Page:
Barclays Global Investors dominated wholesale new fund business and the Macquarie group dominated retail new business over the past year, according to the preliminary S&P Market Share Report for the September quarter.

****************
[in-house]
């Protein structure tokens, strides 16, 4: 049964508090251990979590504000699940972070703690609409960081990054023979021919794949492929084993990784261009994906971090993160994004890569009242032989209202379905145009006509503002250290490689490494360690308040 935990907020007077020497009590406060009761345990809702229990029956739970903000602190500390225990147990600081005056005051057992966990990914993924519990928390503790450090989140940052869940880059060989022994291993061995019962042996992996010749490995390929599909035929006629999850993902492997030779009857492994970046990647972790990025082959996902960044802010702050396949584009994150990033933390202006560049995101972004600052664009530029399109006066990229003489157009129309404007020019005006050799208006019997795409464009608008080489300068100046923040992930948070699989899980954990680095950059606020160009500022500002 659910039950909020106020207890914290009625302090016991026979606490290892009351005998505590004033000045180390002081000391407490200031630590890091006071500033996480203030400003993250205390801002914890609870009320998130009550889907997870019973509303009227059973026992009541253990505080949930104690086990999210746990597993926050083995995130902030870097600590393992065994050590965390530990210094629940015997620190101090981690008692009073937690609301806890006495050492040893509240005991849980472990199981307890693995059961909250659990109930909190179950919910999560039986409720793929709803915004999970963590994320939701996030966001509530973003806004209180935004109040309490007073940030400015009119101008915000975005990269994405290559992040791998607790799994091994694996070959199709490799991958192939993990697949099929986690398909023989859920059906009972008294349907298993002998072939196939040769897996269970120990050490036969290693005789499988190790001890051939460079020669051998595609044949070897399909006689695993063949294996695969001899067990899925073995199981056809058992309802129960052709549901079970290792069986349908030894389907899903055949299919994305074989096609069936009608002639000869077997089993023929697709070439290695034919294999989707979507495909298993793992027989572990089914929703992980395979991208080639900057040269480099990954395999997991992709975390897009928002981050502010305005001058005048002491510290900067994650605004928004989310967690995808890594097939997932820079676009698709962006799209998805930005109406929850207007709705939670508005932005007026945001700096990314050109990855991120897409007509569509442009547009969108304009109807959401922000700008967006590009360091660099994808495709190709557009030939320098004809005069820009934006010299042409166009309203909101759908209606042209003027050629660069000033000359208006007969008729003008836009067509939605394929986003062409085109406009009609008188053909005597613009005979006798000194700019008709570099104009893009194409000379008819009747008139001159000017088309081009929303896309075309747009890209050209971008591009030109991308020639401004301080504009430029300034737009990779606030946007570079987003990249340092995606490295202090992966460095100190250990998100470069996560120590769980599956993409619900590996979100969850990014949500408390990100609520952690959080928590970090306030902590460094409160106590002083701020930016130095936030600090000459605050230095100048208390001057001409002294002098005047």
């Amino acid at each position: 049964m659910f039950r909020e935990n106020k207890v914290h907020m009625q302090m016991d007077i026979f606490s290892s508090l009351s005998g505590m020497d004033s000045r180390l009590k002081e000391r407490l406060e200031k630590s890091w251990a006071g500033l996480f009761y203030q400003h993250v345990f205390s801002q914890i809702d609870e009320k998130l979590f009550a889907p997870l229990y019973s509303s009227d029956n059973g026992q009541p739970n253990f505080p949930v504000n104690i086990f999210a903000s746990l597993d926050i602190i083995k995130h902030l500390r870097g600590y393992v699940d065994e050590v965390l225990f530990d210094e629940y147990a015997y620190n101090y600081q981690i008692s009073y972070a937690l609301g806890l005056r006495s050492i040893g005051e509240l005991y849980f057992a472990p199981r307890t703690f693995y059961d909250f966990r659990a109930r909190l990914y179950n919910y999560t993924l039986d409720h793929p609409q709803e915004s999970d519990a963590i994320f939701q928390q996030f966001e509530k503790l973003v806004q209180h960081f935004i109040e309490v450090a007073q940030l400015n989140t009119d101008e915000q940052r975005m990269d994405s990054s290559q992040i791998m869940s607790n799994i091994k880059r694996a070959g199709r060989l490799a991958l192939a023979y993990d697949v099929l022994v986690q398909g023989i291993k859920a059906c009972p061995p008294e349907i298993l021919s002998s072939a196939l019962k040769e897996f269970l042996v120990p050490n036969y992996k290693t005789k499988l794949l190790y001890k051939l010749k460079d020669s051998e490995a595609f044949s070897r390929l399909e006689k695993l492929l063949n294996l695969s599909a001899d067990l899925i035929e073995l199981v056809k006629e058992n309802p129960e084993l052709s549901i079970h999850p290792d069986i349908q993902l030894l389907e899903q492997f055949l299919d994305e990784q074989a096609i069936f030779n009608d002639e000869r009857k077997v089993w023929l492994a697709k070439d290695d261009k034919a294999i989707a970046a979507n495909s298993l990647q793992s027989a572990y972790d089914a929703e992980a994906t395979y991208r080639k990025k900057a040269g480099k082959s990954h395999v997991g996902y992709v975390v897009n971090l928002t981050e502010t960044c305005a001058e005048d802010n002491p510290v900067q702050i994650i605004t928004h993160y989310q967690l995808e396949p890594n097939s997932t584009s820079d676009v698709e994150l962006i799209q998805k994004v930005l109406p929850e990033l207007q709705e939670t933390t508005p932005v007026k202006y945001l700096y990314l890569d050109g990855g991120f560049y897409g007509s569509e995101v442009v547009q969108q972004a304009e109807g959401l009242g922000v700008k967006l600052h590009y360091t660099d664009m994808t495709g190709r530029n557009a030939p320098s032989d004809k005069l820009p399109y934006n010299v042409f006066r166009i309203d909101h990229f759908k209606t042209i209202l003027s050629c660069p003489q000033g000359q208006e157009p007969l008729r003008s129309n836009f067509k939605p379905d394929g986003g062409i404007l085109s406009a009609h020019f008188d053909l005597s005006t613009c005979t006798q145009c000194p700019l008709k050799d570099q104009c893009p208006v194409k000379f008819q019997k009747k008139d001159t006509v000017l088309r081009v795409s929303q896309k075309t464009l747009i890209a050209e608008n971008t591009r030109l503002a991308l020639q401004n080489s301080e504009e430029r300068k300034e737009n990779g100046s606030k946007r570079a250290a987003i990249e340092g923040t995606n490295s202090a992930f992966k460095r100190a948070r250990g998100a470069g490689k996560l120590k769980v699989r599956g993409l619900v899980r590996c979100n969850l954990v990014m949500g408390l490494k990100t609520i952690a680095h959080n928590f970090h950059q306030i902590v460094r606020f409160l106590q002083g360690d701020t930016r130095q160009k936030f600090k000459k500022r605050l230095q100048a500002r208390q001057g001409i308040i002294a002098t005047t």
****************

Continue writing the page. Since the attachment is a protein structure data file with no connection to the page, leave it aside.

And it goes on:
Net fund flows for both managers accelerated in the quarter, cementing their positions at the top of their respective fund flow charts. “Barclays has vaulted into second position” for wholesale FUM, according to S&P, with $21.7 billion under management compared with $14.7 billion only three months earlier. Commonwealth/Colonial retained number one in S&P-measured wholesale assets with $21.8 billion, compared with $19.1 billion at the end of June. However, the S&P wholesale assets do not include mandates. The researcher puts the industry total of wholesale funds at only $205.3 billion – less than half other estimates. And Australia’s largest manager of institutional assets, State Street Global Advisors, is not represented on the ‘top 10 by wholesale FUM’ list. S&P says that this is because SSgA does not comply with its guidelines and the two were in discussions to resolve the issue. Barclays’ wholesale net fund inflows over the year to September – a good measure of marketing success – were $4.1 billion. Next came UBS Global Asset Management, with $1.8 billion, followed by Commonwealth/Colonial, AMP and Perpetual, each with $1.2 billion. On the retail side, the net funds inflow for Macquarie in the quarter was top of the chart at $1.7 billion, as it was in the year, with $4 billion. Second for both the quarter and the year was AMP, with $1.1 billion in the quarter and $2.8 billion in the year. Third for the quarter was BT/Westpac, with $800 million, and third for the year was National/MLC with $2.1 billion. S&P said that strong flows into the Macquarie wrap were the main driver of the firm’s success. It noted that AMP’s position was boosted by the one-off transfer of about $1 billion from the AMP staff super fund. Interestingly, Platinum Asset Management has come back in favour after several quarters of lacklustre flows. The manager’s Asian fund gathered more than $200 million in the quarter, helping it to a total net inflow of $600 million for the quarter and $1.8 billion for the year. In terms of asset classes, S&P said that strong flows had been experienced in cash and fixed interest in both the quarter than the year. Managers to benefit from this included IOOF, Perpetual, UBS and Commonwealth/Colonial. The Australian-sourced ‘total investment management’, as defined by S&P, rose 6 per cent from $669.6 billion in June to $707.4 billion in September. This reflects funds whereby the managers make the security selection decision (excluding multi-manager products and platforms). However, the Australian share market rose by 10.1 per cent and the international markets rose 8.4 per cent in the same period. S&P noted that the figures in the latest report were preliminary. This report is often changed before the final report is published.

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